The Art of the Deal. The title of Donald J. Trump’s first-ever book, published in 1987, and indeed, words to live by for the former US President.
He certainly said as much about the high-profile Meng Wanzhou case, which began when Canada positively responded to an extradition request from DC on Dec 1, 2018 and arrested the chief financial officer of Chinese telecom conglomerate Huawei for violating sanctions on Iran.
When interviewed by Reuters on whether Meng would be used as a bargaining chip in US discussions for a better trade deal with China, Trump’s response was as follows: “If I think it’s good for what will be certainly the largest trade deal ever made – which is a very important thing – what’s good for national security – I would certainly intervene if I thought it was necessary.”
Two and a half years on, Trump has moved on from the White House, but the Chinese executive remains in Vancouver under strict bail conditions. Meng’s arrest has triggered an intertwined entanglement of decisions and responses across national borders, strained relations between Canada, China and the US, and resulted in consequential if not fatalistic problems beyond the grasp of even the most seasoned diplomats and statesmen.
China detained two Canadian nationals, Michael Spavor and Michael Korvig, shortly after the arrest of Meng, at a time the Trump administration was in the middle of a calculated campaign to escalate tensions with China and Iran. Spavor was found guilty of spying last week and sentenced to 11 years in prison, while Korvig remains in custody.
According to Beijing, there was nothing political about the arrest of the “two Michaels”. The same could be argued about Meng’s arrest for DC. But it has been difficult for Ottawa to align with that rhetoric: while the American request to detain and extradite Meng might be perceived as inherently political, the position of Canada’s judicial independence in the case of Meng could not be (nor could it be allowed to be interpreted as) undermined or weakened. The real question for Canada is, how far is it willing to go in the American trade and foreign policy battles? And more importantly for the court, to what extent are the charges against Meng justifiable and sound?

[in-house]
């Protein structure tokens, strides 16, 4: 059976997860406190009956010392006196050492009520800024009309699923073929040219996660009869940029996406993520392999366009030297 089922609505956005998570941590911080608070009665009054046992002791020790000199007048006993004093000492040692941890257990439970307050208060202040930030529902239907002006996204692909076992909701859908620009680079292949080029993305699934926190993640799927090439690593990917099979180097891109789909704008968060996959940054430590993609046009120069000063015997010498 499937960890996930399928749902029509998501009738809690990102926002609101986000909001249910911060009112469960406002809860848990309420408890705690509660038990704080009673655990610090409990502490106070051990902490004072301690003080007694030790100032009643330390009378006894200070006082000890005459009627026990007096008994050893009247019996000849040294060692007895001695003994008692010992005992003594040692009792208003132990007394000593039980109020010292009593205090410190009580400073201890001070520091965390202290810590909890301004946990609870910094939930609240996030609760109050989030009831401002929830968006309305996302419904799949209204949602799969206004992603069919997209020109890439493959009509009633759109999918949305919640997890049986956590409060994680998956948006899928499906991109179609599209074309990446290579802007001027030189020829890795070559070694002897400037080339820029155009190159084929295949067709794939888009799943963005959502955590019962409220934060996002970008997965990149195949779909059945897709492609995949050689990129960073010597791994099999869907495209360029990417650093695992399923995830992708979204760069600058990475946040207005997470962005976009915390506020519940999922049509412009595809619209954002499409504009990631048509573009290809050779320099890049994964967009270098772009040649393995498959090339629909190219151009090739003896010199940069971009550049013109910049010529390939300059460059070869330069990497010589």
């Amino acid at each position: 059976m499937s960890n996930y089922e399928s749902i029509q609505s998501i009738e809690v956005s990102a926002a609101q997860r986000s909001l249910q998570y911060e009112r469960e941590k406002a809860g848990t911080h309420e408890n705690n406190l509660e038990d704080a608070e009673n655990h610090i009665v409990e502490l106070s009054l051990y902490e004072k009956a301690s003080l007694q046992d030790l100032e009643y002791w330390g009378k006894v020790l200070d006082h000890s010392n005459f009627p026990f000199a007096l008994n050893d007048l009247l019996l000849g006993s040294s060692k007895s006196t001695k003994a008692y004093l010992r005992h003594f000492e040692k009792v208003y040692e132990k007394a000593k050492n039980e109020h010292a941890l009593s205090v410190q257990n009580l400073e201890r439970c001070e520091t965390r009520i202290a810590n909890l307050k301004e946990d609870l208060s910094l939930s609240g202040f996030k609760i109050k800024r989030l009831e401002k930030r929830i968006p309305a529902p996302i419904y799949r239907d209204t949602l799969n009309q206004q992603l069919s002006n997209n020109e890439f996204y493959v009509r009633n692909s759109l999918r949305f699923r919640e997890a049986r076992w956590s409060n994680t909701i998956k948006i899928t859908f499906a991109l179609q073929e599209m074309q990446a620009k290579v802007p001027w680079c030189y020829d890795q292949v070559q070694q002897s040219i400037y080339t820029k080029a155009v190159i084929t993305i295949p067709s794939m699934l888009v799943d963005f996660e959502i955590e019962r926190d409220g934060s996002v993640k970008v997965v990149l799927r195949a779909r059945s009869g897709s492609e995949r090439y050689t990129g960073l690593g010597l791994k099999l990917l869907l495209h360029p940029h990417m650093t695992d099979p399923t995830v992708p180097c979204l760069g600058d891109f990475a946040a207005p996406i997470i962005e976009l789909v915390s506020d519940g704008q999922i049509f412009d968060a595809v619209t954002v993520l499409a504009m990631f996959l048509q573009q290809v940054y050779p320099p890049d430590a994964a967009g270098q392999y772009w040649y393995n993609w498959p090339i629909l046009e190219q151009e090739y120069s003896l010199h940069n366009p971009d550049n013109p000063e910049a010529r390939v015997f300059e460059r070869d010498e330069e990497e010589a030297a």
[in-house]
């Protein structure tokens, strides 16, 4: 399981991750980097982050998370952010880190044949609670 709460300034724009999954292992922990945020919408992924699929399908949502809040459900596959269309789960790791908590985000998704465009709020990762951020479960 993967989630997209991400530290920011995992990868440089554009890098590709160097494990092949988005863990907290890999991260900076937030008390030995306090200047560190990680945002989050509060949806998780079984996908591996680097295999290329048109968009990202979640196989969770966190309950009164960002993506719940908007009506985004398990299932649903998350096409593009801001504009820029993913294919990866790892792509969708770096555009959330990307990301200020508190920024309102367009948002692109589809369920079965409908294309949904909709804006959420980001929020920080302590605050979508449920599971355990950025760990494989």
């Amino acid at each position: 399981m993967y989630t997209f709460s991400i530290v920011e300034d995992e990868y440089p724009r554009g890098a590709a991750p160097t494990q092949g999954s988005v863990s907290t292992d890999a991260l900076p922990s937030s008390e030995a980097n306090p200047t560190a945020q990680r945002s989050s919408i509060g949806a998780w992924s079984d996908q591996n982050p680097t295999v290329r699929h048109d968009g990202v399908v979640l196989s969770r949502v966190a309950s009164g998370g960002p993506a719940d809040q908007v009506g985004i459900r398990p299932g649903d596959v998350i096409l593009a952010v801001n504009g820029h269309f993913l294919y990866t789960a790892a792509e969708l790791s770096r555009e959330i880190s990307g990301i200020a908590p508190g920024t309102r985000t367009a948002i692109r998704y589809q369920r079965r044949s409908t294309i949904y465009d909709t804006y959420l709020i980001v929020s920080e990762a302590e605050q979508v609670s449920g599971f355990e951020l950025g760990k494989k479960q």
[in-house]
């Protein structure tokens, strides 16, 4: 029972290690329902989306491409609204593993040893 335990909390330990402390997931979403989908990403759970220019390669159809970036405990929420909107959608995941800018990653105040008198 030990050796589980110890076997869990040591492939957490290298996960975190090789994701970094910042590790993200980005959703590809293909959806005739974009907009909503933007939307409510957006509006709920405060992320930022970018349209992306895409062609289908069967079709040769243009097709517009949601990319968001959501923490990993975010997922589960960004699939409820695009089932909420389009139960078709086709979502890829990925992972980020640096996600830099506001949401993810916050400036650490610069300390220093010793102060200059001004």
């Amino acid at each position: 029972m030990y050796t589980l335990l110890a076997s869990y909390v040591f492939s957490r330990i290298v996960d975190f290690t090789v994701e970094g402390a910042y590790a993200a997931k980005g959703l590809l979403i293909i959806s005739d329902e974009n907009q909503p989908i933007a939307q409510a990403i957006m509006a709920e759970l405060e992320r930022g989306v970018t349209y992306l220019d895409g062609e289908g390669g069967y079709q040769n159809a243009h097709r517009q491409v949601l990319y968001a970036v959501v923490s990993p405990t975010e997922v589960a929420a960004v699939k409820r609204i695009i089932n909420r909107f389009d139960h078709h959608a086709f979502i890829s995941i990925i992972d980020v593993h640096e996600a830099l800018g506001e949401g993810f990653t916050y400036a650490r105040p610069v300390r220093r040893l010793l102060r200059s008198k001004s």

The latest questioning came last week from none other than Associate Chief Justice Heather Holmes, who presided over the extradition hearings. “Isn’t it unusual that one would see a fraud case with no actual harm many years later and one in which the alleged victim, a large institution, appears to have numerous people within the institution who had all the facts that are now said to have been misrepresented?” She asked.
The alleged victim in this case is HSBC. The entire US case against Meng rests on the allegation that Meng misled the bank about relations between Huawei and its subsidiary Skycom, which did business in Iran, during a presentation to its officials at a meeting in Hong Kong in 2013.
For Judge Holmes, whether the bank itself, eight years following that fateful meeting, should be considered a “victim or accomplice” is open to question.
She also questioned whether it is “reasonable to assume that an international bank would rely on an assurance from one person about compliance by other companies not under Huawei’s direct control”.
The judge’s comments followed her ruling last month, when she rejected proposed new evidence obtained by Meng’s lawyers from HSBC through a court agreement in Hong Kong. Although Meng’s lawyers maintain that the documents, if admitted, would definitively prove the US had misled the court in its case summary to Canada, the court’s rejection of request from Meng meant that the evidence, including hundreds of pages of internal bank emails and spreadsheets, is now in the public domain.
While judges in extradition hearings would only have a limited weighing of the evidence, and that most extradition cases involving the US so far have succeeded, former chief justice Beverley McLachlin of the Supreme Court of Canada once cautioned: “The judge must act as a judge, not a rubber stamp.” For her part, Associate Chief Justice Holmes has explicitly stated she had no intention of being a rubber stamp.
It would be premature to conclude the prospects for Meng’s case are any more promising than they were at any point since 2018. But in light of these latest developments surrounding the foundations of the charges against her, important questions have to be raised and asked.
And in any case, south of the border, the US has long moved on from a president used to claiming he “knows more about how to close deals than anybody”. The Meng case, it so appears, was one of the many “deals” he left behind. The first book by the incumbent president, in comparison, was titled: Promise Me, Dad: A Year of Hope, Hardship, and Purpose. Indeed – hope, hardship and purpose are quintessential if we are to end this folly.